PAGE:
Innovations on historic prototypes, like Yatskiv’s Holy Wisdom icon, are welcome at the Iconart gallery, but not always so well received by conservative Greek Catholics who prefer their sacred art in the Radruzh School style or as contemporary Catholic kitsch. As a founding mother of the new iconography, Krypyakevych-Dymyd met head-on the first wave of hostility from post-underground faith communities who dismantled her icon screens because the images were considered too different, rejections she describes as “my wounds.” Acceptance is coming with time, but Yatskiv is criticized for her unconventional use of color and dynamic depictions of holy beings who, it is thought, ought to be presented as eternally unchanging.
I was not surprised to learn that Russian bloggers launched an internet attack against the Yatskiv icon of the Mother of God with prophets given by the Ukrainian Greek Catholic Church in Paris to Notre Dame Cathedral in 2013. It hangs side by side with a modern copy of the historic Virgin of Vladimir presented by Patriarch Alexy II of the Russian Orthodox Church. One self-styled art critic claimed that in contrast to the serene Vladimir Virgin the “infernal” color palette and expressionistic manipulation of figures in the Ukrainian icon incited violence! While the battle of the Blessed Mothers may rage in cyberspace, the Yatskiv icon has already won acceptance by the people of Paris, as witnessed by the signs of wear from the touch of praying pilgrims.
Ivanka Demchuk, a promising twenty-something iconographer, and her husband, Arsen Bereza, who makes sacred art from found objects, stop by Iconart when I am there. Demchuk has brought a painted panel showing Christ before Pilate [see Plate 14]. It was supposed to be the first image in a Stations of the Cross cycle commissioned by a Roman Catholic community in Poland, but was rejected by the parish priest as “too Orthodox.” The painting is astonishing in its sense of transcendence. The mockers of Christ occupy a sepia-toned moment of sacred history, torn like a scroll to reveal the eternal whiteness of divine purpose underlying human affairs. Prejudice is alive and well, it seems, on both sides of the great divide. What is unwelcome in Warsaw will find a worthy place in my collection.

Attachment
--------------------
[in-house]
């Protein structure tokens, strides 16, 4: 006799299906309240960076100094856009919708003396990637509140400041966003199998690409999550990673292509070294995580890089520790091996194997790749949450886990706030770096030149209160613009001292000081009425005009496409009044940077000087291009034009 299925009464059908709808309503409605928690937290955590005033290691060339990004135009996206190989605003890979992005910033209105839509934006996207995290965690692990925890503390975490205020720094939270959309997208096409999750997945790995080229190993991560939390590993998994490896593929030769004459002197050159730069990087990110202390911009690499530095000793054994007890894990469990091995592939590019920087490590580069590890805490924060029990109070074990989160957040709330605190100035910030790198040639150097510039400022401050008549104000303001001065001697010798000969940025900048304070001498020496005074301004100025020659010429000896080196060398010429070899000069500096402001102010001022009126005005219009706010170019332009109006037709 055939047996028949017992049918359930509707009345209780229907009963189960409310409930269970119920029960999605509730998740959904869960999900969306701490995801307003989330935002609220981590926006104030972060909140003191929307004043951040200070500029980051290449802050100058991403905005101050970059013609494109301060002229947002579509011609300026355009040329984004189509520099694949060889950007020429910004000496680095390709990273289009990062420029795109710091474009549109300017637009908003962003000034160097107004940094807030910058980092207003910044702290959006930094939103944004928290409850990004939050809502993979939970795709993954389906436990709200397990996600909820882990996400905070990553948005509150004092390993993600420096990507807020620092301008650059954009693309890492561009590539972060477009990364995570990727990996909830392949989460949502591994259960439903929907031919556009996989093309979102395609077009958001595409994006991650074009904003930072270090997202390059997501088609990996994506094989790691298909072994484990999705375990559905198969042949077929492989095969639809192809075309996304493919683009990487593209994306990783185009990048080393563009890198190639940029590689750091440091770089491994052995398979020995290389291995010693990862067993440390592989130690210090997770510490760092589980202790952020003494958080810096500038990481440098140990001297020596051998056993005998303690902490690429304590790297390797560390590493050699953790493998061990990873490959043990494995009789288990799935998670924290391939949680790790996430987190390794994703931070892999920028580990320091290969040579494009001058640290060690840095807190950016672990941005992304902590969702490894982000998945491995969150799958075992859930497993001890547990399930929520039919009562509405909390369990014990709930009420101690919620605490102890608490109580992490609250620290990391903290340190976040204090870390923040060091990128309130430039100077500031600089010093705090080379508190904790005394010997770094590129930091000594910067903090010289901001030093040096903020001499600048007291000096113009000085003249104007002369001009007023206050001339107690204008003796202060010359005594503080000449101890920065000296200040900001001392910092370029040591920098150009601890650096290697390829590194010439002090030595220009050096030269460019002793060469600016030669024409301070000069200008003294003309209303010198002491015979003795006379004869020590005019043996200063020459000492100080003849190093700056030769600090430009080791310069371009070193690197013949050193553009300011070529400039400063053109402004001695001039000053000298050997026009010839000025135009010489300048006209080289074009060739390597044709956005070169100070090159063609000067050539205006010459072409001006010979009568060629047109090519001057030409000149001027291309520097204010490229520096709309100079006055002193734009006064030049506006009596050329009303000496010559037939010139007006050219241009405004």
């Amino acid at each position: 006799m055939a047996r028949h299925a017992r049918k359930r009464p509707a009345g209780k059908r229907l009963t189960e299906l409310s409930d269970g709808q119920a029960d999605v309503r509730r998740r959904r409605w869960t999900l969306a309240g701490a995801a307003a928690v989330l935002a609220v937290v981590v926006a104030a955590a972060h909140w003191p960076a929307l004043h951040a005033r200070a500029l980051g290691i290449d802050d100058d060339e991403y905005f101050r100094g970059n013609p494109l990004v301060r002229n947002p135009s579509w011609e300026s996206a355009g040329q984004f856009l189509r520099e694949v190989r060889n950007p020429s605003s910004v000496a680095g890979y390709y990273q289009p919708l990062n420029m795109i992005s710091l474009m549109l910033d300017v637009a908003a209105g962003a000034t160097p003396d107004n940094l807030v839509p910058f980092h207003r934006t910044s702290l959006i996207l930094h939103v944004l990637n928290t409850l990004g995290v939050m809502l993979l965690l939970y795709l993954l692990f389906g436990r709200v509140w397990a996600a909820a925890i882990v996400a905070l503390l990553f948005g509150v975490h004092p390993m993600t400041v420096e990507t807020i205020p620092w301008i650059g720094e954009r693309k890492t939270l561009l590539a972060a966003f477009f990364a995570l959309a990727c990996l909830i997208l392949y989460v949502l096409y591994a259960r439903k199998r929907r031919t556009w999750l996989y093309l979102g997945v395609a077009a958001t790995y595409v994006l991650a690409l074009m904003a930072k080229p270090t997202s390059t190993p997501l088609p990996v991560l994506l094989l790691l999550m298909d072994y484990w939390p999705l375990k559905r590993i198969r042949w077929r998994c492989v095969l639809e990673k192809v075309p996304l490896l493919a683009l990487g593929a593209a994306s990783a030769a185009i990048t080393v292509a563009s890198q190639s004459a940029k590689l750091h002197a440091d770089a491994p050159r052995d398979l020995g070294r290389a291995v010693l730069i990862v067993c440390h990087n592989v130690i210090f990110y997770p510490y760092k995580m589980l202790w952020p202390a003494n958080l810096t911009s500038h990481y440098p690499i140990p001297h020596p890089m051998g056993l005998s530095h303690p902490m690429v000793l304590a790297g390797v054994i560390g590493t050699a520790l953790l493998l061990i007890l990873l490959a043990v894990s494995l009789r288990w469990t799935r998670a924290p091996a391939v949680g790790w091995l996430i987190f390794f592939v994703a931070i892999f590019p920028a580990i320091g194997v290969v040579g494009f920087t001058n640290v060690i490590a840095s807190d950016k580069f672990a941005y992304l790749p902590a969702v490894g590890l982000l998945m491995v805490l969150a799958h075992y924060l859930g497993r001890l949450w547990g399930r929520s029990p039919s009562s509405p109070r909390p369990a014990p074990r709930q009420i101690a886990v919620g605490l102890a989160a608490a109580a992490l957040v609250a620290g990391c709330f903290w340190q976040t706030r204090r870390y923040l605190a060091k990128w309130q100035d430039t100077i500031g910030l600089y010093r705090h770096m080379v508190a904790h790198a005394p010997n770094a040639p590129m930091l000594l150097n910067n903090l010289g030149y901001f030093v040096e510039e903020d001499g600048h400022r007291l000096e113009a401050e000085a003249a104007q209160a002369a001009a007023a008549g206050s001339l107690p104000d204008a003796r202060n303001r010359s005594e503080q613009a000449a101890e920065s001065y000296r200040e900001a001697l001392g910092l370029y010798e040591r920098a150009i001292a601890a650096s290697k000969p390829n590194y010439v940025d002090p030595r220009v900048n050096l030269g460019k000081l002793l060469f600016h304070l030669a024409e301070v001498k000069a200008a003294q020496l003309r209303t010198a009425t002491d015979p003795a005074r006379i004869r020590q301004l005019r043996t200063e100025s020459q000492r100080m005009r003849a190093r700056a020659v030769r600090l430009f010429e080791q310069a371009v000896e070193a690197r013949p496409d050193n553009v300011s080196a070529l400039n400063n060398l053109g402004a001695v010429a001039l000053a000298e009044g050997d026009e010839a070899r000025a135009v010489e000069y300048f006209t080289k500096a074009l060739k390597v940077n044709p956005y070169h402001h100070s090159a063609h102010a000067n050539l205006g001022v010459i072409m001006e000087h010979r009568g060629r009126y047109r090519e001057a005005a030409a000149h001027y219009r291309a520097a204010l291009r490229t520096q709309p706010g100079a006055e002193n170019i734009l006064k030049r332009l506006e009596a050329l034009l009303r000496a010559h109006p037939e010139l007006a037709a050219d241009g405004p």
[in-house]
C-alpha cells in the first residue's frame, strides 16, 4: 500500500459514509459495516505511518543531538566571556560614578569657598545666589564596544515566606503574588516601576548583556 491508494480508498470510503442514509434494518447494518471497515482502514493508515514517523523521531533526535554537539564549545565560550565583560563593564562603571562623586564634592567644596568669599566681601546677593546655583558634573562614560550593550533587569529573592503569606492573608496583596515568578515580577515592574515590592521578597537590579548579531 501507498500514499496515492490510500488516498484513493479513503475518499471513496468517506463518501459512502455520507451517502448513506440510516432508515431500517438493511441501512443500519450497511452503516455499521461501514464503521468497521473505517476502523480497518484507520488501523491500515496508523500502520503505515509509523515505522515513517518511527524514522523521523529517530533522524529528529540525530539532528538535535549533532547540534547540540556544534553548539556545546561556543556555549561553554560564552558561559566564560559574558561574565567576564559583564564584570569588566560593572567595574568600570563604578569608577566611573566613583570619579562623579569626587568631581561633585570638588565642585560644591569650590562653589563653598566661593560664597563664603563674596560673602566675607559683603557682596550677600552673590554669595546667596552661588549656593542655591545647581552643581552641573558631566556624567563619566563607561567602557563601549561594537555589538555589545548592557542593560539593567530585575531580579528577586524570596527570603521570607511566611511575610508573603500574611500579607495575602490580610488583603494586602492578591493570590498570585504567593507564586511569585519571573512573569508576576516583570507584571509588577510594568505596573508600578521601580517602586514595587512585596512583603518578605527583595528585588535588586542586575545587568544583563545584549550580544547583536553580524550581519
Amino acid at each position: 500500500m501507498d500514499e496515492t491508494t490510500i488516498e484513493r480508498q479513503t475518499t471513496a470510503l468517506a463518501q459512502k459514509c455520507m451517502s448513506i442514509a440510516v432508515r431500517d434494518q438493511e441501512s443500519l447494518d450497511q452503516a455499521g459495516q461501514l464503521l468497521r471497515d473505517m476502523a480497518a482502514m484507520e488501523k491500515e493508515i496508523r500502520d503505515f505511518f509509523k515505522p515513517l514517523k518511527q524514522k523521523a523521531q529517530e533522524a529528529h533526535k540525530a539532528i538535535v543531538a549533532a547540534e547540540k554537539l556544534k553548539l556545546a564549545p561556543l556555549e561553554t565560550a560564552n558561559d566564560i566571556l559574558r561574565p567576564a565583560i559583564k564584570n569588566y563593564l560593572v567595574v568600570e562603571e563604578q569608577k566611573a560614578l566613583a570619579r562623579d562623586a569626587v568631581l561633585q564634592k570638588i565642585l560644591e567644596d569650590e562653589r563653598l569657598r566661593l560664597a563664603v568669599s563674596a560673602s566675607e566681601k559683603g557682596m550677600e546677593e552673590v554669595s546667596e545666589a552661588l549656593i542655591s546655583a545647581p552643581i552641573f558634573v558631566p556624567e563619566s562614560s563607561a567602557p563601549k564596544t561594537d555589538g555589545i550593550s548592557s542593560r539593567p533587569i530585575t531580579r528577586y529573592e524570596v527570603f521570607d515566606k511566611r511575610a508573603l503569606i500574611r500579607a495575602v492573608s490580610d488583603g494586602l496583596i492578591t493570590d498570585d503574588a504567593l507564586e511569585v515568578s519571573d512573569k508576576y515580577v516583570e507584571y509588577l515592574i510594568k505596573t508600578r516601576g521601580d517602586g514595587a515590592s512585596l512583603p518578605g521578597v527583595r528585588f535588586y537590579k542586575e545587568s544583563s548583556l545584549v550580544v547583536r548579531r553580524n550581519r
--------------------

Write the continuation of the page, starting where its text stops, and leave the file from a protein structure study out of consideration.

One person who can put art and religion in present day Lviv into proper perspective for me is Myroslav Marynovych, a Soviet-era human rights activist once sentenced to seven years of hard labor and the grandson of a Greek Catholic priest. Now vice-rector of the Ukrainian Catholic University, Marynovych believes the initial shock of freedom for the underground church was followed by a time of triumphalism, when post-communist civil liberties were viewed as a means of defending “us from them.” When the now toppled pro-Moscow government in Kyiv showed favoritism to the Russian Orthodox Church, other confessional groups rallied together in support of the Revolution of Dignity, realizing that religious pluralism protected the interests of all.
As we sip coffee in the new university campus cafeteria with its wall of windowpanes, I look out at the new Holy Wisdom Church in the inner courtyard, where Yatskiv is now working on the interior art. I wonder how she will get on. To my eyes, the building is a disappointing pastiche of traditional onion-domed Orthodox sanctuaries with a nod to rural Ukrainian wooden churches. Marynovych was a member of the committee that approved the final design. He tells me they began with a very modern concept. Once everyone in the group had removed all the features in the original plan they did not like, they ended with what he wryly terms “the golden mean of all our preferences.”
Marynovych compares the process of change in post-communist Ukraine to the biblical story of the wandering of the Hebrew people in the wilderness, where entry into the promised land was only granted to a generation that had not sojourned in Egypt. “We have passed twenty years,” he says, “and we have another twenty years ahead of us.” He wonders as the country draws closer to the European Union whether the Ukrainian Greek Catholic clergy are sufficiently prepared to give moral guidance in dealing with conflicting western values without resorting to the harsh, defensive rhetoric they are hearing these days from their brethren in the Russian Church.
Ukrainian Greek Catholics can claim one truly exceptional cleric to serve as a moral compass in changing times. The son of Polonized Ukrainian aristocrats, Metropolitan Andrey Sheptytsky guided the church for over forty years, through two World Wars and the Soviet and German occupations, dying after the Red Army entered Lviv for the second time in 1944. Drawing on his family wealth, the metropolitan founded a health clinic and hospital, a land mortgage bank, rural cultural education societies, and a museum and art school, enough accomplishments to fill a delightful A to я Sheptytsky alphabet book for Ukrainian schoolchildren.